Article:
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The Laramie Project: Ten Years Later

Also see Sharon's review of Lost Girls


Carl J. Johnson, Ed F. Martin and Paul Haitkin
I admit to a certain reluctance to see The Laramie Project: Ten Years Later. The original play was so extraordinary, I feared this would be one of those sequels which is not only weaker than the original, but which somehow spoils the memory of its predecessor. Beyond that, the subject matter alone was somewhat lesser. The original Laramie Project asked what kind of town could give birth to a crime as vile as the murder of Matthew Shepard; the follow-up asks what, if anything, has changed in Laramie, after the murder, the trial, and (as it happens) the original play made the very name of this city synonymous with homophobic violence. The first play dealt with a raw wound, and poked at it; the second play is more scholarly and intellectual, focussing on topics such as legislative change. It can't possibly be as emotionally shattering and simultaneously uplifting as the original.

And, to be fair, that's all true. About five minutes before the intermission in The Laramie Project: Ten Years Later, I even questioned why the Tectonic Theater Project had bothered making this a two-act play, rather than a 90-minute single-act epilogue to the original. But right before the intermission, that question is answered: Tectonic members obtained interviews with the murderers. This puts us solidly back into original Laramie Project territory: could we now find out what was going on in the heads of the two men who did this unspeakable act? And while some folks in Laramie might have managed to develop a self-protective shell of denial and revisionist history, the two men living every day with the fact of their incarceration for the offense wouldn't have that kind of luxury. The production treats these two interviews differently than all of its others. As with the original play, the script is comprised of excerpts of interviews conducted with numerous individuals, interwoven to create dramatic effect, with castmembers playing multiple roles (including the interviewers). But the interviews with the murderers are presented as intact wholes, and the two actors who play these men portray no one else. There's a recognition that these men are different, and are treated as such. At the same time, though, the interviews are still presented as part of the play. Indeed, it is impossible to watch a scene of an actor interviewing a murderer without being intensely aware that the interviewer is an actor—he's not a lawyer, a detective, or a member of the parole board; he's just a human being trying to understand the twisted brain of the person in front of him.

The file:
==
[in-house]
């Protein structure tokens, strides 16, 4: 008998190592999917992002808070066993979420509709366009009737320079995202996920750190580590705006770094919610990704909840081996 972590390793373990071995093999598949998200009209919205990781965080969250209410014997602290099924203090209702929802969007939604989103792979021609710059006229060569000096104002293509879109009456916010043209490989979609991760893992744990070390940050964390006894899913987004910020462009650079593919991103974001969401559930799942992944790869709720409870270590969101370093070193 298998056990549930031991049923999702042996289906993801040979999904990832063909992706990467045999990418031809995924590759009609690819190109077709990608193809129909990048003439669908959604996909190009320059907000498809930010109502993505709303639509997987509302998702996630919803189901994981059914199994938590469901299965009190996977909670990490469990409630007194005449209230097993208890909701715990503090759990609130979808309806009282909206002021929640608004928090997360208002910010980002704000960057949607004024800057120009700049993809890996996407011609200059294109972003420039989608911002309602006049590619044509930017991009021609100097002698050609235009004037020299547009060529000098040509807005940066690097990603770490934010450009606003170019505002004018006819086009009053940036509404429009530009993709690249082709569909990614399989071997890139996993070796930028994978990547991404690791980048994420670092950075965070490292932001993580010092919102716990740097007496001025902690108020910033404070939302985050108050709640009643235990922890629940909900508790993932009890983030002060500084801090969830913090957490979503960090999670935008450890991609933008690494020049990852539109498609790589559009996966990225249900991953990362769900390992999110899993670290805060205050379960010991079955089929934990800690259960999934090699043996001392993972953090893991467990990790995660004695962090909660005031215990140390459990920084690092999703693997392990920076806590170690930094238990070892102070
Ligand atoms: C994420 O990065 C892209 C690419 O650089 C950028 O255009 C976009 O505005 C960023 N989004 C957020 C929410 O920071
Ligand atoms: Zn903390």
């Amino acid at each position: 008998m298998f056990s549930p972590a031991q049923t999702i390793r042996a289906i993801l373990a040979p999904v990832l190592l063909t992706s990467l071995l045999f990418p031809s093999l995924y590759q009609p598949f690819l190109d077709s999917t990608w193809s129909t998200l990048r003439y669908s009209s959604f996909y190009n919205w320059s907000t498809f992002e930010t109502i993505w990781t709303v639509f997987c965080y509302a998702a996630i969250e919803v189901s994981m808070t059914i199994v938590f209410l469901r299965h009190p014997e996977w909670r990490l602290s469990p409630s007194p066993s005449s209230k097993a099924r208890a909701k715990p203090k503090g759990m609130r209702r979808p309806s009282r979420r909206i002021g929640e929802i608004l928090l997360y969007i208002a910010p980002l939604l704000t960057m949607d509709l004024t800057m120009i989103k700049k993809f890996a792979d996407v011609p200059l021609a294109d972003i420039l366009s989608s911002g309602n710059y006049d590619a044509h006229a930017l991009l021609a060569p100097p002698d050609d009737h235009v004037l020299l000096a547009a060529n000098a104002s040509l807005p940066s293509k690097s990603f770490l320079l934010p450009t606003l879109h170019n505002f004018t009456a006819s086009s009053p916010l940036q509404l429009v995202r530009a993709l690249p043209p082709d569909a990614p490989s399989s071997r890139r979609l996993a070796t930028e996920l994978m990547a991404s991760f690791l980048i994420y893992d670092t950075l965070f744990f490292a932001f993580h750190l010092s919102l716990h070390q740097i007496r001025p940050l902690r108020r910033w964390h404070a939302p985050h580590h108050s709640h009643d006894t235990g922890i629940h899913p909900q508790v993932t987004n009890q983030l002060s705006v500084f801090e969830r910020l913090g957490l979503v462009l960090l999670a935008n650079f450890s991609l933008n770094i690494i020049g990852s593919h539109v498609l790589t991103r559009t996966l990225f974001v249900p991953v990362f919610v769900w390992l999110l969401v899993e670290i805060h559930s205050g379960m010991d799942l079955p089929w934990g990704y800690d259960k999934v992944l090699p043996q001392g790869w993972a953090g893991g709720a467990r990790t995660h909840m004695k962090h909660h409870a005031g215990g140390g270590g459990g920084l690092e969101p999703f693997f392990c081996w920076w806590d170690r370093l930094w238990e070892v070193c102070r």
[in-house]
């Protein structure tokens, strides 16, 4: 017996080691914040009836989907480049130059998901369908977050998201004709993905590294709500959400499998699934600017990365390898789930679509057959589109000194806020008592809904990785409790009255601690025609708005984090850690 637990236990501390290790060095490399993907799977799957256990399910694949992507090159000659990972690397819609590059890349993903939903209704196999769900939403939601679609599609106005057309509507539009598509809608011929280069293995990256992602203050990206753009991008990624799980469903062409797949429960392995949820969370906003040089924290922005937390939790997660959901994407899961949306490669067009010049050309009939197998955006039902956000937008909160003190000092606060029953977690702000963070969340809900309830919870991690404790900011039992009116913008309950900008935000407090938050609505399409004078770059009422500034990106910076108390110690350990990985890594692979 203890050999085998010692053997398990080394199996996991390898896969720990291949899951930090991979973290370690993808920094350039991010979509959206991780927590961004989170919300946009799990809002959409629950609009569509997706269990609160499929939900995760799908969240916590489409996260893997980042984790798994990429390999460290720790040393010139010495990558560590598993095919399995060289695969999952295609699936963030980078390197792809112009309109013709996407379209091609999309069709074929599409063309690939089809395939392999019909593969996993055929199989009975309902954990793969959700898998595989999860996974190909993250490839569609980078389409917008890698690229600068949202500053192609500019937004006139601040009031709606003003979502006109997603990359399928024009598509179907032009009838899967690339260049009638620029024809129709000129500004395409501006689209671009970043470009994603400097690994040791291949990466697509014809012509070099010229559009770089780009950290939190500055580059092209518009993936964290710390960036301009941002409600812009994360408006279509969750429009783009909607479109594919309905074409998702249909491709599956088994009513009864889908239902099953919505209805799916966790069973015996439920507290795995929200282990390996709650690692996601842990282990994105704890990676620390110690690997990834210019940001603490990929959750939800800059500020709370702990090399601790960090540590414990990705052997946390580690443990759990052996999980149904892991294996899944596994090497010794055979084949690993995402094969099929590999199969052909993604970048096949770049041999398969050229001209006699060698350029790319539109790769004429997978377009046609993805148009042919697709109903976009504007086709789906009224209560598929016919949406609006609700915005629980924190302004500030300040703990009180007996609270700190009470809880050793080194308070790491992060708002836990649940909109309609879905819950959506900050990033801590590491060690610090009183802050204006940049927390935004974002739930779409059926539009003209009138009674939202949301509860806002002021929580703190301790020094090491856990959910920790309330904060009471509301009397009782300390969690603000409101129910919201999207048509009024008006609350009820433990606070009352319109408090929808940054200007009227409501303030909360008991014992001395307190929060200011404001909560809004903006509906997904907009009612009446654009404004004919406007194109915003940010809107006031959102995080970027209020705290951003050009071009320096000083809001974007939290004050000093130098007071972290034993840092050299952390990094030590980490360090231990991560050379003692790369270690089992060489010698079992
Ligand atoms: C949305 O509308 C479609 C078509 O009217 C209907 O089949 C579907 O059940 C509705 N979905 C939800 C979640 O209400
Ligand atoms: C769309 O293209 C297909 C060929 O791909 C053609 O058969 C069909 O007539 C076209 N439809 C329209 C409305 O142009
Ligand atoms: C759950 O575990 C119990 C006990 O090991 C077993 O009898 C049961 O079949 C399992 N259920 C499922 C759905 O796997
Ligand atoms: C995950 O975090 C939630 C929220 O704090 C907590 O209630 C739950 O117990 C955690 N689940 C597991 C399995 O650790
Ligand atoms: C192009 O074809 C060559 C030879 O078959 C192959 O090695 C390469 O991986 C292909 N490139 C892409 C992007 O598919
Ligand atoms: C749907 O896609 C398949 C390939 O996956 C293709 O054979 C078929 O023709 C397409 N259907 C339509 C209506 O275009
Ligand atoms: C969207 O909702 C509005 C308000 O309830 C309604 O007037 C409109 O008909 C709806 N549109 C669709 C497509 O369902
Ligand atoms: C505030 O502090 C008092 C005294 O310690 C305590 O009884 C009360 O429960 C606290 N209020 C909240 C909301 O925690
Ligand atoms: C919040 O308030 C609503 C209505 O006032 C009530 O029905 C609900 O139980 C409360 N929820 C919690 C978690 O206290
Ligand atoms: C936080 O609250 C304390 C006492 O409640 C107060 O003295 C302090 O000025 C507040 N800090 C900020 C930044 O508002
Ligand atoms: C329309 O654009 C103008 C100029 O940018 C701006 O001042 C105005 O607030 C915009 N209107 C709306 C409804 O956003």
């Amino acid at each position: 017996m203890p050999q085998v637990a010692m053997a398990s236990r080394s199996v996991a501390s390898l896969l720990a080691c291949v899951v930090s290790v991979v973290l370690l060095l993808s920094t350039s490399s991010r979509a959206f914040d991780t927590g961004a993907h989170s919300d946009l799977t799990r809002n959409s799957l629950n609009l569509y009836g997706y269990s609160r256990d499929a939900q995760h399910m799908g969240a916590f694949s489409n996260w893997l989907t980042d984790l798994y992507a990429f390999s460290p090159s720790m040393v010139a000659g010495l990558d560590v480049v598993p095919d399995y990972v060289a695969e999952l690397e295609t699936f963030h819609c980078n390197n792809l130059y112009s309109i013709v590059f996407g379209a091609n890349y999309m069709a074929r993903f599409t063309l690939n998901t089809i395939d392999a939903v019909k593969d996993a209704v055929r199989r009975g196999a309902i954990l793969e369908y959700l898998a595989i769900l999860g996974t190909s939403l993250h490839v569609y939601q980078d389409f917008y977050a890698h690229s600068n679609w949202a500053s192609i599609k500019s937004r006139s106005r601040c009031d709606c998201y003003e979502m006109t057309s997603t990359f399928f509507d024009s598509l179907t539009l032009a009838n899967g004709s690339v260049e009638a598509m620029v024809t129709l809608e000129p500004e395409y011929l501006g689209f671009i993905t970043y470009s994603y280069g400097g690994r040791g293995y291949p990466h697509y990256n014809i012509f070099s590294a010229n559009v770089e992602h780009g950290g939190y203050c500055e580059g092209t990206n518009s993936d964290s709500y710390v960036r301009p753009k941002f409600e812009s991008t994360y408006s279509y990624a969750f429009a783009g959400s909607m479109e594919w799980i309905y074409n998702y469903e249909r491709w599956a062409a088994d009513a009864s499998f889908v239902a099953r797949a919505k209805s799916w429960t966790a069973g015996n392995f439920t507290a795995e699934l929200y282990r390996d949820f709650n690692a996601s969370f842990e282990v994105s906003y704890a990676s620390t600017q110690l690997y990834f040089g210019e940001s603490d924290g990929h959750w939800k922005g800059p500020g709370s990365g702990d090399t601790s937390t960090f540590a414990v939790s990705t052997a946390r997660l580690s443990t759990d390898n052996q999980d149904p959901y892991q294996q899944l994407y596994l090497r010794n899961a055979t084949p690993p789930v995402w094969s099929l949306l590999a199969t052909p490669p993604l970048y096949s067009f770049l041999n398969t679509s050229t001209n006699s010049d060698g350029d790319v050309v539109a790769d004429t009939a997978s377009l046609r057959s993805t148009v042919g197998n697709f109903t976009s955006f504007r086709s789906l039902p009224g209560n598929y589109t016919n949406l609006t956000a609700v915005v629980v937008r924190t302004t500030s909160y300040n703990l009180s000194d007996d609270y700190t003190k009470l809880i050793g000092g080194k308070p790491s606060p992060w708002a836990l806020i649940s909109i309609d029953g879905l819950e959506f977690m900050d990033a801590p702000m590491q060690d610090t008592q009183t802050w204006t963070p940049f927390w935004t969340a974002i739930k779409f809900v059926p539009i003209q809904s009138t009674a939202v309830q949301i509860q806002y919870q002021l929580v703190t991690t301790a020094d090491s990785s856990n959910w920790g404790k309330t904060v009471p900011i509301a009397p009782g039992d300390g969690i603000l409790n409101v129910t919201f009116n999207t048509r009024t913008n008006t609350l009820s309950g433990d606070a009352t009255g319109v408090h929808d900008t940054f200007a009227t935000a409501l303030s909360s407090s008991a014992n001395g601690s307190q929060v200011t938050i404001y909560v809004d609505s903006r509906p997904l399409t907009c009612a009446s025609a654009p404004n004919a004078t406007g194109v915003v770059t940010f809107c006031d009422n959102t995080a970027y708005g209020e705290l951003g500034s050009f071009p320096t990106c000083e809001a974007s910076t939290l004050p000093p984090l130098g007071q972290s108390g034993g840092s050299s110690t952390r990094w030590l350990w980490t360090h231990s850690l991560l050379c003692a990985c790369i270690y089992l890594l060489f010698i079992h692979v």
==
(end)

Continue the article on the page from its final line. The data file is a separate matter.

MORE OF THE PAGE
The production, which is the show's first fully staged production in Los Angeles, is first rate. Director Ken Sawyer expertly moves his cast of 11 through this script; the dozens of characters they create are neatly differentiated. More than that, those individuals whose storylines appear throughout the play are beautifully realized; the audience gets caught up in their tales, and, with several, we care deeply about them. Staged in the small Davidson/Valentini Theatre at the L.A. Gay & Lesbian Center, the production is in the round, using every bit of available space. Actors sit in the audience when not performing; Robert Selander's set continues all around us, drawing us in. With so many actors playing so many characters, this is a true ensemble production, and it seems almost unfair to single someone out. That said, Che Landon's portrayal of Romaine Patterson (we saw the character in the original; she was Matthew's friend, and became an activist) is designed to elicit tears, and certainly succeeds.

My single quibble with the production is an updating of the script. At one point, the show makes the point that, ten years after Matthew's murder, very little had occurred in terms of anti-discrimination legislation. But the play then undermines this by rattling off (to audience applause) the more recent legislative and judicial victories. It's a fair point—in the four years since this play premiered, a great deal of progress has been made, and that should not be overlooked. However, The Laramie Project: Ten Years Later is a very specific portrait of a very specific period of time. The frustration at the lack of progress in ten years after Matthew's murder is one of the messages of the play; that message is undermined by the immediate mention that progress has since occurred.

It is a small quibble, though. Like the original, this is a complex play, a mix of theatricality and social history, a story of frustration and triumph, lovingly told.

The Laramie Project: Ten Years Later runs at the L.A. Gay & Lesbian Center's Davidson/Valentini Theatre through November 16, 2013. For tickets and information, see www.lagaycenter.org/theatre

The L.A. Gay and Lesbian Center's Lily Tomlin/Jane Wagner Cultural Arts Center Proudly Presents The Laramie Project: Ten Years Later. Written by Moises Kaufman, Leigh Fondakowski, Greg Pierotti, Andy Paris, and Stephen Belber. Directed by Ken Sawyer; Produced by Jon Imperato. Assistant Director/Production Stage Manager Shaunessy Quinn; Set Designer Robert Selander; Scenic Artist David Burnham; Lighting Designer Luke Moyer; Costume Designer Paula Higgins; Sound Designer Ken Sawyer; Casting Director Raul Staggs; Publicity Ken Werther Publicity.

Cast: Paul Haitkin. Michael Hanson; Elizabeth Herron; Carl J. Johnson; Che Landon; Ed F. Martin; Ann Noble; Dylan Seaton; Christine Sloane; Paul Witten; and Johanna Chase


Photo: Win Win Imaging


- Sharon Perlmutter






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